When winter arrives, the last of the garden needs to be harvested and wood needs to be stacked.
Landers, California’s Integratron is said to be at the intersection of ley lines and underground reservoirs, and was originally designed to hold a device that its creator hoped would extend human lifespans. While I can’t say I’ve been able to verify any of that information, its stark white presence in the desert above the Coachella Valley is certainly striking.
While it was freezing and blustery outside, within the Integratron, the enormous parabolic dome of wood (with no metal used in its construction) was definitely warm and inviting. I’ll attribute this to thermodynamics more than supernatural forces.
While Timberline may be cozy and a little creepy at night, coffee time the next morning makes it a far cheerier place.
Time has transformed a random sunset shot out the window of my sabbatical apartment in Berkeley’s Normandy Village into a nostalgia-inducing pixel arrangement. Even the wood patterns in the window frames now stand out to me.
In the woods of Hermon, New York, Uprooted played a show to celebrate the release of their new CD. The band’s name stems from its origins: all of its members are transplants to the North Country from across the US. Fitting, then, that the show took place in a home with many handcrafted wood details and structures. The audience stretched far back under the balcony where I hid to take this shot.
Photographing landscapes and structures (and being the son of civil engineers), I’ve become a bit of an architecture fanboy. The trend towards building with shipping containers, whether a do-it-yourself effort or a pre-fab corporate approach, seems particularly exciting. This weekend, I encountered this in-construction house built from three forty-foot intermodal containers. The owners added sloped roof, a permanent foundation, and windows and doors outside, but they liked the shipping container aesthetic and plan to keep all of the original paint and labeling outside. I find that look charmingly authentic.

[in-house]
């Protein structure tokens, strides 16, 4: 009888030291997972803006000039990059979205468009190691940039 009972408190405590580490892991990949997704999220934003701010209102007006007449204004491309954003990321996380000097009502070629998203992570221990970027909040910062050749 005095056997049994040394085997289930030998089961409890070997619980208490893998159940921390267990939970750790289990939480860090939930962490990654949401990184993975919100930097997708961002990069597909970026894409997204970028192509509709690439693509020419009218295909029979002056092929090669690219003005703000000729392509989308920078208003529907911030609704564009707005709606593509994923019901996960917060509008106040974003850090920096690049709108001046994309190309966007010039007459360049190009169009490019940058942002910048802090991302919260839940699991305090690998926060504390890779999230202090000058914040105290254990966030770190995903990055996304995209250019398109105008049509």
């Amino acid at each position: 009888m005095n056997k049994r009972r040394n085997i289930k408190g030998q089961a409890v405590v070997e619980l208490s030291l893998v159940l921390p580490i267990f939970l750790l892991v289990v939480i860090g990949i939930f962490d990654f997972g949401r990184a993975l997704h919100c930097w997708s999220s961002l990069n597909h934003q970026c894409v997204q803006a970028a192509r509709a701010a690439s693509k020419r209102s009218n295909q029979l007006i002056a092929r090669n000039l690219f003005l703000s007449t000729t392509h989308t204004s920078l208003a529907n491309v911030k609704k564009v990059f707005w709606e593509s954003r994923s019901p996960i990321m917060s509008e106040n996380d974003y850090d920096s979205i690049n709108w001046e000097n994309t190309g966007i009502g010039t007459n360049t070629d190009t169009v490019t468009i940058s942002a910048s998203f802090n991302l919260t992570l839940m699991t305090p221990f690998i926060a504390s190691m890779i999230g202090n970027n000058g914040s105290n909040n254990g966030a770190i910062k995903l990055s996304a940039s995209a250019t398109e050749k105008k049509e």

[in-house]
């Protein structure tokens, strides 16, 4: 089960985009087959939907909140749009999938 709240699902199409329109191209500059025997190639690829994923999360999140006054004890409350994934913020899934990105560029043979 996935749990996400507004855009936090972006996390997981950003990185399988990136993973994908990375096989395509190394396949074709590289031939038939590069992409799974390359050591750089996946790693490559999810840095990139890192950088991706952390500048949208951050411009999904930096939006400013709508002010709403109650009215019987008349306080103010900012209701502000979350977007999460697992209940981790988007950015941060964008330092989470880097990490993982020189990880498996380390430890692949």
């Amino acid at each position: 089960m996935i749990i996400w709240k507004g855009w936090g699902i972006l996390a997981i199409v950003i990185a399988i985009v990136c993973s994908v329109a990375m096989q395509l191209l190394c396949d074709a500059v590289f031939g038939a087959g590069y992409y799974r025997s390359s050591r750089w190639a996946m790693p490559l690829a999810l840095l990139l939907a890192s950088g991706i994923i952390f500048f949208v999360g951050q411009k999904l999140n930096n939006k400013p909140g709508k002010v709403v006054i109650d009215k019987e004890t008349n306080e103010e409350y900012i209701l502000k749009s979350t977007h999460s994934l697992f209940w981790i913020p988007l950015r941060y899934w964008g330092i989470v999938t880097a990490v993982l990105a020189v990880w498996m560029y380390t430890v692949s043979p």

Inside, however, there’s little hint of the structure’s more exotic origins. Though, like the exterior, the interior is still under construction, there’s a straightforward home inside the three long shipping containers worth of space.
Snow was falling last night. The small houses with highly peaked roofs and additions out back are a characteristic of this part of town, where the mill workers once lived. The wood sheds are another notable characteristic of an area where many people use only wood stoves to heat their homes in the winter.
Visiting Ottawa often means a visit to the surreal and somewhat overwhelming Château Laurier. The outside of the hotel, I’ve noted previously, is pretty impressive; the interior doesn’t disappoint, either. For all the polished-floor touches and deep wood paneling, I find the most charming (and perhaps old-school Canadian) feature of the scene is the portrait of Winston Churchill.
During our time in Zulu Nyala (in eastern South Africa), we visited the set where the film “I Dreamed of Africa” was shot. Since the movie was finished, the area has been used for some other purposes, but it’s largely intact (if abandoned) in the state it was when it was last used. The benches and chairs are welcoming, even amid the overgrown grass, but in places you find the strange artifacts of the set’s true purpose. One-way mirrors and weird hiding-places for cameras are all over the place.